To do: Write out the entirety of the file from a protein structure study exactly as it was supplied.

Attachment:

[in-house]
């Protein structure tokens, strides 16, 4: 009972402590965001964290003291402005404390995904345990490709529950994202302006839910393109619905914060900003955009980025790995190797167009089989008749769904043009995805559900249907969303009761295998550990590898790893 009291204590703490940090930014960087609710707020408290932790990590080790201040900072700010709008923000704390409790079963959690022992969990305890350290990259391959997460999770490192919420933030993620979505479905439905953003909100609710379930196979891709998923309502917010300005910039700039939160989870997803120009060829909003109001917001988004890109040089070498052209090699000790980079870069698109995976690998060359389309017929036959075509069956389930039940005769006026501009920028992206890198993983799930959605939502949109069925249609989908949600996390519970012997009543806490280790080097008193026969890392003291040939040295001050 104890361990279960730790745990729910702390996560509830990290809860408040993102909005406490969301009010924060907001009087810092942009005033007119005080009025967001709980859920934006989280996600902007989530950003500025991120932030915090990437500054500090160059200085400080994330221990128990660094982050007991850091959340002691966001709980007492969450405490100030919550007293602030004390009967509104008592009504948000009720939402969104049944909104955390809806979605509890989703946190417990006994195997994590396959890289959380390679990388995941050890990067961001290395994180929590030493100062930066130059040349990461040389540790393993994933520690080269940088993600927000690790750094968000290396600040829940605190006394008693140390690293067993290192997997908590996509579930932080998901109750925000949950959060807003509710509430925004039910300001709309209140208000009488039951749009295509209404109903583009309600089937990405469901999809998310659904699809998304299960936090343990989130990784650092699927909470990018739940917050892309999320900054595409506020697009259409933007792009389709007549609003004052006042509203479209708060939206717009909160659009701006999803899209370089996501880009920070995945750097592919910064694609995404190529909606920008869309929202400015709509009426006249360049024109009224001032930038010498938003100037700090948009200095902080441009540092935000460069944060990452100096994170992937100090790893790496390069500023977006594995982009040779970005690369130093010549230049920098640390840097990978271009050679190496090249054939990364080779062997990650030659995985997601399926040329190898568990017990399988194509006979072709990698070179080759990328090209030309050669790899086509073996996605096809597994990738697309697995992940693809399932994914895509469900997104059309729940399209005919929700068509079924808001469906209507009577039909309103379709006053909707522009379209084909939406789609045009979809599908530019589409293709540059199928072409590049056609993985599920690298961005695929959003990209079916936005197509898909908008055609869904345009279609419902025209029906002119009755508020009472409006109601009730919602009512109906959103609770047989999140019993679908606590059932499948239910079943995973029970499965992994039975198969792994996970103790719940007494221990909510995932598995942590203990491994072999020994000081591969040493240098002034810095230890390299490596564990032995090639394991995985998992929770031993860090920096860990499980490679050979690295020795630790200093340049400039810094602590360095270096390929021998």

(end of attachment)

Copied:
[in-house]
């Protein structure tokens, strides 16, 4: 009972402590965001964290003291402005404390995904345990490709529950994202302006839910393109619905914060900003955009980025790995190797167009089989008749769904043009995805559900249907969303009761295998550990590898790893 009291204590703490940090930014960087609710707020408290932790990590080790201040900072700010709008923000704390409790079963959690022992969990305890350290990259391959997460999770490192919420933030993620979505479905439905953003909100609710379930196979891709998923309502917010300005910039700039939160989870997803120009060829909003109001917001988004890109040089070498052209090699000790980079870069698109995976690998060359389309017929036959075509069956389930039940005769006026501009920028992206890198993983799930959605939502949109069925249609989908949600996390519970012997009543806490280790080097008193026969890392003291040939040295001050 104890361990279960730790745990729910702390996560509830990290809860408040993102909005406490969301009010924060907001009087810092942009005033007119005080009025967001709980859920934006989280996600902007989530950003500025991120932030915090990437500054500090160059200085400080994330221990128990660094982050007991850091959340002691966001709980007492969450405490100030919550007293602030004390009967509104008592009504948000009720939402969104049944909104955390809806979605509890989703946190417990006994195997994590396959890289959380390679990388995941050890990067961001290395994180929590030493100062930066130059040349990461040389540790393993994933520690080269940088993600927000690790750094968000290396600040829940605190006394008693140390690293067993290192997997908590996509579930932080998901109750925000949950959060807003509710509430925004039910300001709309209140208000009488039951749009295509209404109903583009309600089937990405469901999809998310659904699809998304299960936090343990989130990784650092699927909470990018739940917050892309999320900054595409506020697009259409933007792009389709007549609003004052006042509203479209708060939206717009909160659009701006999803899209370089996501880009920070995945750097592919910064694609995404190529909606920008869309929202400015709509009426006249360049024109009224001032930038010498938003100037700090948009200095902080441009540092935000460069944060990452100096994170992937100090790893790496390069500023977006594995982009040779970005690369130093010549230049920098640390840097990978271009050679190496090249054939990364080779062997990650030659995985997601399926040329190898568990017990399988194509006979072709990698070179080759990328090209030309050669790899086509073996996605096809597994990738697309697995992940693809399932994914895509469900997104059309729940399209005919929700068509079924808001469906209507009577039909309103379709006053909707522009379209084909939406789609045009979809599908530019589409293709540059199928072409590049056609993985599920690298961005695929959003990209079916936005197509898909908008055609869904345009279609419902025209029906002119009755508020009472409006109601009730919602009512109906959103609770047989999140019993679908606590059932499948239910079943995973029970499965992994039975198969792994996970103790719940007494221990909510995932598995942590203990491994072999020994000081591969040493240098002034810095230890390299490596564990032995090639394991995985998992929770031993860090920096860990499980490679050979690295020795630790200093340049400039810094602590360095270096390929021998």